When it comes to Aaron Rodgers,especially while trying to get a grasp on what may occur Sunday when the Green Bay Packers travel to Atlanta, gamesmanship is difficult to measure.
In the build-up to this weekend’s NFC championship, you’ll see a dozen graphics showing Aaron Rodgers and Matt Ryan with comparable 2016 regular season stats, but quarterback rating can’t put a number on Rodgers’ historic ability to get inside your head.
You’ve probably heard this before: Rodgers’ mastery of the hard count and “12 men on the field” quick snap has resulted in 14 touchdowns on free plays since 2008. The runner-up has 4.
The Packers have drawn both penalties more often than any other team since Rodgers became the starter.
Those are phenomenal numbers when you think about what Rodgers’ skill and mastery at managing the game has meant to the Green Bay Packers over the course of the past decade or so.
With that in mind, let’s take a closer look at these numbers and how it may play into Sunday’s championship.
Not everybody is a fan of Aaron Rodgers’ unrivaled talent for drawing penalties.
After Sunday’s victory over the Cowboys, Skip Bayless offered congratulations with a heavy dose of sarcasm:
So what happens in that first series? It’s 3rd and 5, incomplete, and Aaron Rodgers, the greatest trickster in NFL history, he tricks them with another quick snap 12-men-on-the-field. Way to go. If you can’t beat ‘em, trick ‘em. Aaron, I’m impressed….It’s just so beneath a great quarterback to have to trick another defense.
If tricking the defense is truly beneath a great quarterback, perhaps Skip also has ethical concerns with the play action pass, or draws, or a wide receiver taking a handoff on an end-around and violating the gentleman’s agreement that wide receivers cannot pretend to be running backs.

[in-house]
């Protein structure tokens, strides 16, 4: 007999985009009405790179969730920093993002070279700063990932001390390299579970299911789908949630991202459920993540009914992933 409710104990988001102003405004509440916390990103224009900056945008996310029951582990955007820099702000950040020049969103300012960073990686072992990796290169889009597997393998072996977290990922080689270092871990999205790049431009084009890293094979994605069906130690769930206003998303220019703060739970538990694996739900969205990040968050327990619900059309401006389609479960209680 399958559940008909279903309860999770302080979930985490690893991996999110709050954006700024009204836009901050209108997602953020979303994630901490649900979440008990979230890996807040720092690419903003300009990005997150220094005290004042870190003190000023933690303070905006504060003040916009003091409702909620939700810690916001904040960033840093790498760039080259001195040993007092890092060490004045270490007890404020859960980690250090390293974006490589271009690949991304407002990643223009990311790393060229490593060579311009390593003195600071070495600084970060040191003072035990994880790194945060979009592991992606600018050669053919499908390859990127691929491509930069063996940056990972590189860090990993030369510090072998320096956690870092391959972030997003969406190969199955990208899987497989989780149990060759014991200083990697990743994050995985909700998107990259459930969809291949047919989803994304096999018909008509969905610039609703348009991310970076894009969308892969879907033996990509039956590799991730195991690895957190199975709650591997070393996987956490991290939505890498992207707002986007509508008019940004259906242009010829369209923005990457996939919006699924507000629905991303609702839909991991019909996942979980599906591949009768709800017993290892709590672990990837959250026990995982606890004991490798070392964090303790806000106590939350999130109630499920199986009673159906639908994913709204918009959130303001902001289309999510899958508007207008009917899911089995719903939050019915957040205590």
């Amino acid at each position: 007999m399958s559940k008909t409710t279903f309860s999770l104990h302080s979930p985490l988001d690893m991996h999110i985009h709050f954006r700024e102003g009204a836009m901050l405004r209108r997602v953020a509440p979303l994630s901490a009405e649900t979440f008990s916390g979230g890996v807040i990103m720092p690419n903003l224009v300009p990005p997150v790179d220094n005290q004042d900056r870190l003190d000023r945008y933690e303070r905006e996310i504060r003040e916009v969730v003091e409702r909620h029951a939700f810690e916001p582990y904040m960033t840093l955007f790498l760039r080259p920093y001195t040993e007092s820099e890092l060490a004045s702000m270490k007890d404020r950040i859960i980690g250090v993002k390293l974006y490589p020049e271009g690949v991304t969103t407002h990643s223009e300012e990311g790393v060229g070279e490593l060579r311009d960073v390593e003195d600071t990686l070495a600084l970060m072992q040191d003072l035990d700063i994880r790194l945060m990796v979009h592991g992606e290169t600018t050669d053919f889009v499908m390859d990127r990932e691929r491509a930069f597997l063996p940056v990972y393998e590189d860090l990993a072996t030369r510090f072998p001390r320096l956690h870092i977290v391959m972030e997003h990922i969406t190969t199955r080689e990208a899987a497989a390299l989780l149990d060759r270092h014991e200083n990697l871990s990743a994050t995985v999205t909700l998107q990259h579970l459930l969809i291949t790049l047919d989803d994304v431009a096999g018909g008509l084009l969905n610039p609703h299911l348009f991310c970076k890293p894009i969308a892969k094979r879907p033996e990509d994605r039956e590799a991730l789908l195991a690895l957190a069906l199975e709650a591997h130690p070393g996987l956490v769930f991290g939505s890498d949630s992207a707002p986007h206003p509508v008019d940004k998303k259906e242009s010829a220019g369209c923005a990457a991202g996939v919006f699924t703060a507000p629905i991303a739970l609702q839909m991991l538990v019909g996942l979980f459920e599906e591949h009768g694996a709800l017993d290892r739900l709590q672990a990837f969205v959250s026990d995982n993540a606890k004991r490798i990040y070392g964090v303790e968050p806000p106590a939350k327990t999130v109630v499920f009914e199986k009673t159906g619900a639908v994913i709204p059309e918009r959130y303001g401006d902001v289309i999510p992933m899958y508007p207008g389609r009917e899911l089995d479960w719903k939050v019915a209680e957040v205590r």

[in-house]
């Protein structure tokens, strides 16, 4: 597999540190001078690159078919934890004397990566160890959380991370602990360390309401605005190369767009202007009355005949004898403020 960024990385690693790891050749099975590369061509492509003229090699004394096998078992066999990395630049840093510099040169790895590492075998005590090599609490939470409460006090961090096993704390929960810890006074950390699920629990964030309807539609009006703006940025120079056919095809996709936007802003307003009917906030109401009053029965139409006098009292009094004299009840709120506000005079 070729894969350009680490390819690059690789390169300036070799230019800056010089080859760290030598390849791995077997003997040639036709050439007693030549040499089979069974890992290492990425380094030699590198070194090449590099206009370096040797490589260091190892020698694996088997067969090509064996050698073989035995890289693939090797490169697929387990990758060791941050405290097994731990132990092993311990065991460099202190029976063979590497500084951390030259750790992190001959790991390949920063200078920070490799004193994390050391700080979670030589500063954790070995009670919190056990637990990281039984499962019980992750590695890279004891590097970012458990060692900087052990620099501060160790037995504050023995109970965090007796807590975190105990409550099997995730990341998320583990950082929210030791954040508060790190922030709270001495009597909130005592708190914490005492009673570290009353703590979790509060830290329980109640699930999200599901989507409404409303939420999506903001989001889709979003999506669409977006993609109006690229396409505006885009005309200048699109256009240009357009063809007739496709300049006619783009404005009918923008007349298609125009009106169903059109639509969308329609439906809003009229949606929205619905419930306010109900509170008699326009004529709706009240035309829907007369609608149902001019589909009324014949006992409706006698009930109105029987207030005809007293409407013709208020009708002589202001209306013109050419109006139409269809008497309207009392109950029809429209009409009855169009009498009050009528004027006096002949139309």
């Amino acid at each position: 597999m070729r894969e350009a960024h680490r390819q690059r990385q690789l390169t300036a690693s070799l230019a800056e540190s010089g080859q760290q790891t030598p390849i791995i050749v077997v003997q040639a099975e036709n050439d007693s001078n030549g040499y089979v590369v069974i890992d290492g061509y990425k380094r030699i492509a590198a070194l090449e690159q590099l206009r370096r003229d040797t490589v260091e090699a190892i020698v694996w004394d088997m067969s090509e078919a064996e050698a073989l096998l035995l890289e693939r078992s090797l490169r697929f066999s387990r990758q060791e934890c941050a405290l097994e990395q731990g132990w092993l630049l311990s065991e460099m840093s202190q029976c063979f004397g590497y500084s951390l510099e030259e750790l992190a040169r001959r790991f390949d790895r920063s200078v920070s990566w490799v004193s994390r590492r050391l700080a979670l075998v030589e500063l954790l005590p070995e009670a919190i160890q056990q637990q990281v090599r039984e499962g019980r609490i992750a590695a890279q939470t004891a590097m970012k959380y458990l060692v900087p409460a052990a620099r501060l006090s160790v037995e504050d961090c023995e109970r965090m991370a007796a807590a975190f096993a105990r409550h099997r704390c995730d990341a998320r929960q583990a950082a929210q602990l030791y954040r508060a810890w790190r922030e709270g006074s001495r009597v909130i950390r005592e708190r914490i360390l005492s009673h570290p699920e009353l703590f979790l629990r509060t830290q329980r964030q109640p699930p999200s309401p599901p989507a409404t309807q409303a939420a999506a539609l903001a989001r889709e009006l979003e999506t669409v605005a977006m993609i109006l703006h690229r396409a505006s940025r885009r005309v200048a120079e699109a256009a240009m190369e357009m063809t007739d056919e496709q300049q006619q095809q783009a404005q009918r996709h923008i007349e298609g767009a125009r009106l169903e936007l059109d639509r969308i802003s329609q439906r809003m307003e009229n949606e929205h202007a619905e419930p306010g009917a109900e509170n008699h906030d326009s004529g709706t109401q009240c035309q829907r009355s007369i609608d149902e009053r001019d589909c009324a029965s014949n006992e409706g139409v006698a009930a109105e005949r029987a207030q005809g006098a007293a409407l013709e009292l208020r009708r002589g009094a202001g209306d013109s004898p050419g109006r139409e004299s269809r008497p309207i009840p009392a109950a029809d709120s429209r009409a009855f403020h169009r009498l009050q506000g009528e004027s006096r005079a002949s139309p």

Of course Skip is being ridiculously irrational, but his reaction is instructive: This is the psychological effect of gamesmanship. Frustration. Impotence. Embarrassment. The suspicion something unfair has occurred and will occur again.
Green Bay Packers quarterback Aaron Rodgers. Raj Mehta-USA TODAY Sports
Gamesmanship: the art of winning games by using various ploys and tactics to gain a psychological advantage.
Sorry, Skip, but football is a game of trickery, and Rodgers has the resume to back up the title “Greatest Trickster in NFL History.” Fourteen touchdowns on free plays.
And if an opponent finishes a game without taking the penalty bait, before you pat them on the back realize they suffered countless mental and strategic inefficiencies that won’t show up in the stat line. The pass rush will be a fraction slower. Blitzers will take a stutter step and tip their hand. Personnel packages will concede some mismatches. Winded and banged up players will stay on the field a few extra downs.
And after spending a week preparing for Rodgers and knowing exactly what’s coming, what’s the psychological effect when #12 still catches you with your pants down?
Dallas safety Barry Church: “We practiced it all week. He caught us.”
Green Bay Packers wide receiver Randall Cobb (18) celebrates with quarterback Aaron Rodgers (12) after scoring a touchdown on a hail mary in the 2nd quarter in the NFC Wild Card playoff football game at Lambeau Field. Rick Wood/Milwaukee Journal Sentinel via USA TODAY Sports
Aaron Rodgers’ ‘Pants Down’ Moment
You’ve heard a lot of theories explaining the Packers 21-3 hot start against the Cowboys.
The most comforting to Cowboys fans is blaming the famous bye-week rust. But the Dallas offense started with a strong drive and a field goal, and the defense was on the verge of a three-and-out stop.
I’m squinting but I’m having a hard time seeing the rust.
Enter the “pants down” moment:
It’s 3rd and 5, incomplete, and Aaron Rodgers, the greatest trickster in NFL history, he tricks them with another quick snap 12-men-on-the-field.
Troy Aikman said linebacker Sean Lee told him, “Yes, we are going to substitute but we’re going to be smart about when we do it.”
The Cowboys spent a week developing and practicing a “smart” strategy to counter Rodgers and he made them look dumb the very first time.
Do you remember when you were a kid, and Dad said, “Don’t touch that, it’s hot. Don’t touch that, it’s hot,” and you touched it, and it was hot?
How smart did that make you feel?
Take that “I touched it and it was hot” feeling and times it by an offsides penalty for a free play touchdown only three plays later.